It is a further object of this invention to provide an improved safety system for a lift truck to prevent forward overturning which functions in response to the decrease in load on the rear wheels of the truck.
It is a further object of this invention to provide means to prevent forward tilting of the mast and raising the carriage -of a lift truck when the rear wheel loading is reduced below a predetermined value.
It is a further object of this invention to provide a safety system as outlined in the previous objects wherein the operation of the safety device does not rely on relative movement between the rear wheels and truck chassis.
It is a further object of this invention to provide means for preventing forward tilting of the mast and raising the load carriage of a lift truck when the hydraulic pressure in the hydraulic suspension system for the rear wheels of the lift truck falls below a predetermined value.
These and other objects and advantages of this invention will be apparent to those familiar with the art when the following description is read in conjunction with the drawings in which:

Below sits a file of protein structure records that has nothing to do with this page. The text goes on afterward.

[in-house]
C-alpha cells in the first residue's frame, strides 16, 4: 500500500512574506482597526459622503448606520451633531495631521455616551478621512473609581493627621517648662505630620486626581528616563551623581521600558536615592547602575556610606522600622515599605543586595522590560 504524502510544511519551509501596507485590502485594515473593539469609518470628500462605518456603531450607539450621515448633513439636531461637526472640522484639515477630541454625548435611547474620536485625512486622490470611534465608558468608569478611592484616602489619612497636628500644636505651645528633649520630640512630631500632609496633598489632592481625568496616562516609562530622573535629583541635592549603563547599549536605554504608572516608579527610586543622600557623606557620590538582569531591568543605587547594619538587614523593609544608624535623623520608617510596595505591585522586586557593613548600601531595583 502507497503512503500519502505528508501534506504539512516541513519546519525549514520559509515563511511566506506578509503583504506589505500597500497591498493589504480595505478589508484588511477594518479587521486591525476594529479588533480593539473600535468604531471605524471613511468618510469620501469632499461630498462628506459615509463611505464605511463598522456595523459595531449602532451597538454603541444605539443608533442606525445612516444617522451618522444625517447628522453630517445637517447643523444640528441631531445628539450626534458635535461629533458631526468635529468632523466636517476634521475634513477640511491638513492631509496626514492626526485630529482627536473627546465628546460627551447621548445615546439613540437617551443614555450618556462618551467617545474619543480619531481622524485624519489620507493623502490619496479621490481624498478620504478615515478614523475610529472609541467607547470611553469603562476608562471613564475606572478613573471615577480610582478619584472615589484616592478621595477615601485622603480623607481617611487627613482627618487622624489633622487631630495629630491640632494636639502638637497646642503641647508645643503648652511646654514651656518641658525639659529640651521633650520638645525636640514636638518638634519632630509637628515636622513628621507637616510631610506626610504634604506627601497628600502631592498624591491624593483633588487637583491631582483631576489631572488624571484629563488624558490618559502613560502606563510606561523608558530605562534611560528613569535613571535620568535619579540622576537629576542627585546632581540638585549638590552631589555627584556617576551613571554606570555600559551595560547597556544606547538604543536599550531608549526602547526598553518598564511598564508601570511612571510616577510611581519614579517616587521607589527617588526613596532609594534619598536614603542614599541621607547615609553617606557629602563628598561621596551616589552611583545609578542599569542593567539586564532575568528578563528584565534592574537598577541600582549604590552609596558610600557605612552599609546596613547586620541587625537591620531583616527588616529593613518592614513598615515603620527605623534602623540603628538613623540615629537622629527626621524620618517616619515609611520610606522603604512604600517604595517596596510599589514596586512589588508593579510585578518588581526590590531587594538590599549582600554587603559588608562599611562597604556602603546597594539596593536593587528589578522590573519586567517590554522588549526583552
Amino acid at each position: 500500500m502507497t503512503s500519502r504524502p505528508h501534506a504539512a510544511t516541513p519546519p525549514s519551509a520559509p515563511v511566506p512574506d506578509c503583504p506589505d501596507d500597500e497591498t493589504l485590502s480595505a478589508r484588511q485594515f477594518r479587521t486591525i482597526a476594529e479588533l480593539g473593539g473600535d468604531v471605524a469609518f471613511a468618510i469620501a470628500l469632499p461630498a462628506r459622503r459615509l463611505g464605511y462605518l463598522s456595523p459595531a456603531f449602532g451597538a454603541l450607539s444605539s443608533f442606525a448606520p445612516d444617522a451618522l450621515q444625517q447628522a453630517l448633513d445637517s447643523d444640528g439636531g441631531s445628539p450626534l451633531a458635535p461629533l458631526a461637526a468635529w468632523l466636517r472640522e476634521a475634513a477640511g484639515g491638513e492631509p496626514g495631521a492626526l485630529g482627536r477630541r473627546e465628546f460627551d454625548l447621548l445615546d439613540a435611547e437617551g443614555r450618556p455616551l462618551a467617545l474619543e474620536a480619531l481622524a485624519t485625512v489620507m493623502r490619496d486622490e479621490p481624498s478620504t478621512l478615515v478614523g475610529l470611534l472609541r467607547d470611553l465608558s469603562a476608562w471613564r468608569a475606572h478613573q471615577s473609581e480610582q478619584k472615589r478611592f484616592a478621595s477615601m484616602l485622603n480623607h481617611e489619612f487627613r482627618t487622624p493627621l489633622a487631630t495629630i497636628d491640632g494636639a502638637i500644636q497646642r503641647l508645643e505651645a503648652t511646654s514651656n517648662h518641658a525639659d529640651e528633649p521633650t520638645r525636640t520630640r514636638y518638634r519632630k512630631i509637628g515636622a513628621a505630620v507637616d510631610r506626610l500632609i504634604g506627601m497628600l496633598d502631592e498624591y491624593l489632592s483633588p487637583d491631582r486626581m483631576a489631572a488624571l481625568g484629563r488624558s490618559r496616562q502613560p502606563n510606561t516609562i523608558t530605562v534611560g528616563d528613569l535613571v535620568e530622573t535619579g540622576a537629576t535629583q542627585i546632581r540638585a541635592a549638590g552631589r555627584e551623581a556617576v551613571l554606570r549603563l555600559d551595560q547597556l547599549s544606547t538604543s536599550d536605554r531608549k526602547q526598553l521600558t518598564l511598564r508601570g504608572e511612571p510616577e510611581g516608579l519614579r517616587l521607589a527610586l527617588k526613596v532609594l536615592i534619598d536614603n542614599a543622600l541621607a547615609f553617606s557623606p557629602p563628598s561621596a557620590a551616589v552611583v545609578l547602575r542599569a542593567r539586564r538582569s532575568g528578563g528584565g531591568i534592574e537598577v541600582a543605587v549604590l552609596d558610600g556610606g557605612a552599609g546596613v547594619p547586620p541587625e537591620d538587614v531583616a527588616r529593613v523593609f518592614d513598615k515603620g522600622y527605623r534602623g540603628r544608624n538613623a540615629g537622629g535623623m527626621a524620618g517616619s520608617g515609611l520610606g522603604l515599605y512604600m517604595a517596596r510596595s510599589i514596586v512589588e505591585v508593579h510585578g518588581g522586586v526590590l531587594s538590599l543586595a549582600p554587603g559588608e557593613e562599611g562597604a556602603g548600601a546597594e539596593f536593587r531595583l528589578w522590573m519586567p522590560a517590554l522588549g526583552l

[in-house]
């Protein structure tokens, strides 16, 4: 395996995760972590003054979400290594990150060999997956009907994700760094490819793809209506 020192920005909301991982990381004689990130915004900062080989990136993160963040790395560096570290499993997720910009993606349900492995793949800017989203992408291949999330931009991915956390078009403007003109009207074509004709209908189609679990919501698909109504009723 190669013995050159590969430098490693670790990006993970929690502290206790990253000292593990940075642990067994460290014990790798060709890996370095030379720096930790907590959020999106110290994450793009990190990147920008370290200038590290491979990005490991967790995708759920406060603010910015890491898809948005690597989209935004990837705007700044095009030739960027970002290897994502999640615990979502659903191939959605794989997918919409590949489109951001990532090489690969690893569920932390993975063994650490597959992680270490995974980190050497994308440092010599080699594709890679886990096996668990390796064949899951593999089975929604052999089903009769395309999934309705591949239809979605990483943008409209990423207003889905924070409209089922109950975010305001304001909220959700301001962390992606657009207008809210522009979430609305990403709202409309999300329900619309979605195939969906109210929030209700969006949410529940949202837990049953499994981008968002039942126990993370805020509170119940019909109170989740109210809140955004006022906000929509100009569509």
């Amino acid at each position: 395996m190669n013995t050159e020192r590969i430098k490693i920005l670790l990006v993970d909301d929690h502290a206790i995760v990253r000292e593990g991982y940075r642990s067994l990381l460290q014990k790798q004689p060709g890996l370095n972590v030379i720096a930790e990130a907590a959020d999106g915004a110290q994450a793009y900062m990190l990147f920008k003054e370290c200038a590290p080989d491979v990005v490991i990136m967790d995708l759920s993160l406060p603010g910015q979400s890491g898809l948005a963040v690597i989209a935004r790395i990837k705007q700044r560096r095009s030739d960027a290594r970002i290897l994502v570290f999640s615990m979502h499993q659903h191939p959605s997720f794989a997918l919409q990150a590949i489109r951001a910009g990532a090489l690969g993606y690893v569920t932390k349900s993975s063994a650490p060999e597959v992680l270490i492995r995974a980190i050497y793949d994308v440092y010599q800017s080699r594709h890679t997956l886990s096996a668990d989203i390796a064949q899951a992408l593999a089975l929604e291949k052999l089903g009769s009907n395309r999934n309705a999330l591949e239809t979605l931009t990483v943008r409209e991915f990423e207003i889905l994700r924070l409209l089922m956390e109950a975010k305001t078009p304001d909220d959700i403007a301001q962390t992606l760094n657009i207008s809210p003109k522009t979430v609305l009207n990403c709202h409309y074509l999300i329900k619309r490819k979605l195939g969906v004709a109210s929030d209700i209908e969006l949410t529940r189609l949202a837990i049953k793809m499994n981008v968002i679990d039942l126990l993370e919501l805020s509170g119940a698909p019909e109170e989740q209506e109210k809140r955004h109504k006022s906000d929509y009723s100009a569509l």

FIG. 1 shows a side view of the type of lift truck in which the present invention may be incorporated;
3,494,494 Patented Feb. 10, 1970 ICC FIG. 2 is a schematic showing of a safety system incorporating one embodiment of the present invention; and
FIG. 3 is a schematic illustration of a second embodiment of the present invention.
Referring to the drawings, the lift truck 11 in which the present invention is illustrated includes a pair of steerable rear wheels 12 supporting the rear of the lift truck through hydraulic jacks 13, the cylinders 14 of which are rigidly secured to the chassis 15 and the pistons 16 of which have axle portions 17 at their lower ends rotatably mounting the wheels 12. The present invention may also be used in lift trucks having the hydraulic rear wheel suspension system shown in copending U.S. patent application of Neil I. Ryskamp, Ser. No. 627,121 led Mar. 30, 1967, now U.S. Patent No. 3,439,927. An upright mast 21 is pivotally connected on a transverse axis 22 to the forward end of the lift truck 11 adjacent the front drive wheels 23. The mast 21 carries a lift ram 24 which, upon expansion, raises a load carriage 26 reciprocably mounted on the mast. The mast 21 may be adjusted forwardly and rearwardly about the pivot axis 22 by expansion and contraction of a double acting tilt ram 27 having its cylinder 28 pivotally connected to the lift truck chassis 15 and its rod 29 pivotally connected to the mast 21. The lift truck 11 is provided with the usual steering wheel 31 at the operators station 32 and appropriate control levers 33 for operating the tilt ram control valve 36 and lift ram control valve 37.